As you probably know, I absolutely adore houseplants. I have always had quite a collection but when we moved house, I decided to retire a few that didn’t make it through the winter, knowing that Spring would soon be here and that once we moved, I’d be able to update my collection. I’ve been wanting to do a big houseplants post for a while, taking you through the whole process with me – from choosing the plants to researching their requirements, to potting them up and finally finding appropriate homes for them. So that’s what we’re doing today.
And the perfect opportunity arose to do this when I was contacted by Push Doctor – an online service that allows you to speak to an NHS Doctor within minutes, all from the comfort and convenience of your home. Their latest campaign (#GoGreener) centres around health and nature and the connection between them – and what better way to bring nature indoors than with houseplants? I knew I wanted to help them shout about this campaign whilst also sharing with you all my tips and tricks when I choose plants for my home. After all, it’s something that’s near and dear to my heart.
In fact, in speaking with Dr Simon Latham, Medical Officer at Push Doctor, there is actually a myriad of incredible proven health benefits in sharing our living spaces with greenery so before we go shopping, let’s find out why you should be buying houseplants in the first place.
Why HousePlants Are Good For Your Health
Aside from looking gorgeous in just about every home, no matter what your style, did you know that plants can make you more creative? That they can help you be sick less and make you think better? In fact, plants are actually proven to have a whole host of incredible benefits. Here’s what Dr Latham told me about some of the health benefits we get when we have include plants in our homes:
Plants boost your mental health – Nature is known to help alleviate stress, depression and anxiety, plus, being surrounded by plants triggers serotonin, the happy hormone, helping to lift your mood.
Plants make you more creative – As well as lifting your mood, a study has shown that being outside can help you concentrate better, while another suggests it can make you more creative as it activates the ‘imagination network’ in your brain, allowing it to ‘dip in to stored memories, ideas and emotions’.
Nature might help distract us from physical pain – We’re genetically built to find nature soothing, so it’s a great way to distract yourself from physical pain or discomfort. Studies have shown that hospital patients who have plants in their room, or a view of some green space from their window, feel pain less easily and in some cases actually recover faster.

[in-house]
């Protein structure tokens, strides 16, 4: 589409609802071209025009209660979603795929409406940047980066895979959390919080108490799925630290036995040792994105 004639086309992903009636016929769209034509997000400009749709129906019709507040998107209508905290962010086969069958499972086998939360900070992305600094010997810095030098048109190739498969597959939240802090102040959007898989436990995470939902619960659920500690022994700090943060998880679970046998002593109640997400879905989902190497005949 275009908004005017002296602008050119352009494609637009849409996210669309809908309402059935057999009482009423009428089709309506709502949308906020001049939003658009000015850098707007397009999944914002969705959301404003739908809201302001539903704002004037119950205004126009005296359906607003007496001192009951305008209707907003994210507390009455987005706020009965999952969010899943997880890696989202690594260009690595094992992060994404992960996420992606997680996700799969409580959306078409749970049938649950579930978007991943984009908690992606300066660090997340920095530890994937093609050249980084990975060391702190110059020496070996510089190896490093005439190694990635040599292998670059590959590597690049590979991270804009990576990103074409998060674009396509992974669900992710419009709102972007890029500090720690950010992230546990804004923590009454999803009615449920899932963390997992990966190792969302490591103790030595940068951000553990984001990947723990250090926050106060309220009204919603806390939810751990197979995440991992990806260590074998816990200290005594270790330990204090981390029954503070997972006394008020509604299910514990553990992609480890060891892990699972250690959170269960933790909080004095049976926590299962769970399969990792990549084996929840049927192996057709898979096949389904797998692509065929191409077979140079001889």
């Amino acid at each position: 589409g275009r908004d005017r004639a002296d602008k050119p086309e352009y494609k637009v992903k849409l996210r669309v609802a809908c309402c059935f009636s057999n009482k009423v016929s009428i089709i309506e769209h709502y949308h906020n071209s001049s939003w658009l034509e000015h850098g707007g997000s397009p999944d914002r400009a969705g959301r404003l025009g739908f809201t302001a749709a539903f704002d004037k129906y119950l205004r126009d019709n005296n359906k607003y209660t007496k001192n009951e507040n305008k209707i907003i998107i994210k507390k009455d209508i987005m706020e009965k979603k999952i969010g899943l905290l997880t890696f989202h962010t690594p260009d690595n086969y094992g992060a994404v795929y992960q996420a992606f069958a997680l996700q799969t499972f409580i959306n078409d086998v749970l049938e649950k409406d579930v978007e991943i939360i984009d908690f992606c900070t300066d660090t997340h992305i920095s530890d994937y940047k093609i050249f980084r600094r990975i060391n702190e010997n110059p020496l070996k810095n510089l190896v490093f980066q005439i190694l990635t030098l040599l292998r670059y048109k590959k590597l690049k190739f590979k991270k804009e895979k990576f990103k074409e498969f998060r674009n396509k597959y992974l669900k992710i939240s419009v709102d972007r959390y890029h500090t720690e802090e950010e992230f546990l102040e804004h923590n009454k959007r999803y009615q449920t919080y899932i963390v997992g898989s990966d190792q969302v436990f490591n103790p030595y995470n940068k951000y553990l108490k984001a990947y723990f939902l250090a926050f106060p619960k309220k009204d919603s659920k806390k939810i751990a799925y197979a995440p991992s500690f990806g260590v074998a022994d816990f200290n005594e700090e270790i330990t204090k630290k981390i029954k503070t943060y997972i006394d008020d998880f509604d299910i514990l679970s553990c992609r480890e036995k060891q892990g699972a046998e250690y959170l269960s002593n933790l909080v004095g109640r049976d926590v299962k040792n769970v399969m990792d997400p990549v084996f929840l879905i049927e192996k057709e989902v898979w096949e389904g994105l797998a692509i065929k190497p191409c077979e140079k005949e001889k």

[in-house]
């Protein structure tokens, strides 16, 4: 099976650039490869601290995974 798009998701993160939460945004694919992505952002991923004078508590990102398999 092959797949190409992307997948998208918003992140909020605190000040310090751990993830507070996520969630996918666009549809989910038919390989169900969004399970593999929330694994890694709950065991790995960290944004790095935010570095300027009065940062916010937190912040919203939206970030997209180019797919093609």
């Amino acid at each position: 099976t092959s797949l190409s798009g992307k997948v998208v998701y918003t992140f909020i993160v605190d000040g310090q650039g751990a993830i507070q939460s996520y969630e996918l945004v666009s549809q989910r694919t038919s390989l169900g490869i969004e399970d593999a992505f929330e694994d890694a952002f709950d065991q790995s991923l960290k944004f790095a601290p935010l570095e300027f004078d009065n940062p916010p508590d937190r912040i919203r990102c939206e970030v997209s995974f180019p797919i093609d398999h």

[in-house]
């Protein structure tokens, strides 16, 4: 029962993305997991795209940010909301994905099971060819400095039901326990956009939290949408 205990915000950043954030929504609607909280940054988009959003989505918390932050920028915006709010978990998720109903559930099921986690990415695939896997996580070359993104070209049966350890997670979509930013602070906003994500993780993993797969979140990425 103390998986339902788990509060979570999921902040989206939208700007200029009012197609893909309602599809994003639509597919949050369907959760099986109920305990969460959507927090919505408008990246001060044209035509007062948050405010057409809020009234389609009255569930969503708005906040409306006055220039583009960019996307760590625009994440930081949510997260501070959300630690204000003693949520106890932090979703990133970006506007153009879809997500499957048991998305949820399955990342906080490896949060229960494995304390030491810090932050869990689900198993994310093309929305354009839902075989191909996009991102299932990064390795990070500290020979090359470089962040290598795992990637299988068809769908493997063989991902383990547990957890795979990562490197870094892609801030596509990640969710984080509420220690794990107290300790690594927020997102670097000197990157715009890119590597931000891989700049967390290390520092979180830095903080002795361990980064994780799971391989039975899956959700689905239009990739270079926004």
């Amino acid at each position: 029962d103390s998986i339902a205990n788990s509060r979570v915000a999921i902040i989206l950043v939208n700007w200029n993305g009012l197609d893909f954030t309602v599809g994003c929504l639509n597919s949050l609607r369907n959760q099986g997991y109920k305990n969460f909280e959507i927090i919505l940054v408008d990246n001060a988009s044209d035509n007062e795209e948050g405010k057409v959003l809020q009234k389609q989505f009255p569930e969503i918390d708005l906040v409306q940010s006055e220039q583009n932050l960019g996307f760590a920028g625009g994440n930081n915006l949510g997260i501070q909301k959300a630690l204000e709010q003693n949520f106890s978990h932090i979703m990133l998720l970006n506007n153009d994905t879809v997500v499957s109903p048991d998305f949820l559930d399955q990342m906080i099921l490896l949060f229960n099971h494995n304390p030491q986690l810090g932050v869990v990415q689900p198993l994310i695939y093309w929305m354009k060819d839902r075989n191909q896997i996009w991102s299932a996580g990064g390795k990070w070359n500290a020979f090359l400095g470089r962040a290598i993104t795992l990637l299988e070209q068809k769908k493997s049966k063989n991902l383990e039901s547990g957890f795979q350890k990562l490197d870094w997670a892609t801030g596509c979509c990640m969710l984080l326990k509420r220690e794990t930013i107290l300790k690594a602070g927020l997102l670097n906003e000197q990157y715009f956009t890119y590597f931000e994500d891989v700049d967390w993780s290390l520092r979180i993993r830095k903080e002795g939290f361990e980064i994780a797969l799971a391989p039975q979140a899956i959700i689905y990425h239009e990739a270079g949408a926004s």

Plants make you a better worker: A 2017 study showed that people who work in a green space have a 26% boost in cognition and they recorded 30% fewer sickness-related absences.
Houseplants provide you with cleaner air to breathe – Scientists studying the air-purification capacities of indoor plants have found that plants can absorb many gases in addition to carbon dioxide, including a long list of volatile organic compounds (VOCs). Benzene (found in some plastics, fabrics, pesticides and cigarette smoke) and formaldehyde (found in some cosmetics, dish detergent, fabric softener and carpet cleaner) are examples of common indoor VOCs that plants help eliminate.
An indoor plant’s ability to remove these harmful compounds from the air is an example of phytoremediation, which is the use of any plant — indoors or out — to mitigate pollution in air, soil or water. Indoor plants remove pollutants from the air by absorbing these gases through their leaves and roots. The microorganisms that live in the soil of potted plants also play an instrumental role in neutralizing VOCs and other pollutants.
So now that we know how great houseplants are in the home, it’s time to get shopping!
Where I shop for houseplants
I get this question a lot and the truth is, there are plenty of places I purchase my plants from. If you have issues getting out, then the internet is your best bet. You can get plants everywhere from eBay to Amazon and there are plenty of great online plant services as well. However, while I’ve had great success buying plants online, I do find that I like to see plants in person first to make sure they are nice and healthy before I take them home. I hit two different places for this particular shop – my local Dobbies Garden Centre in Shrewsbury as well as a nearby small independent boutique that sells some gorgeous plants and plant pots called Workshop in Shrewsbury’s town centre on Fish Street.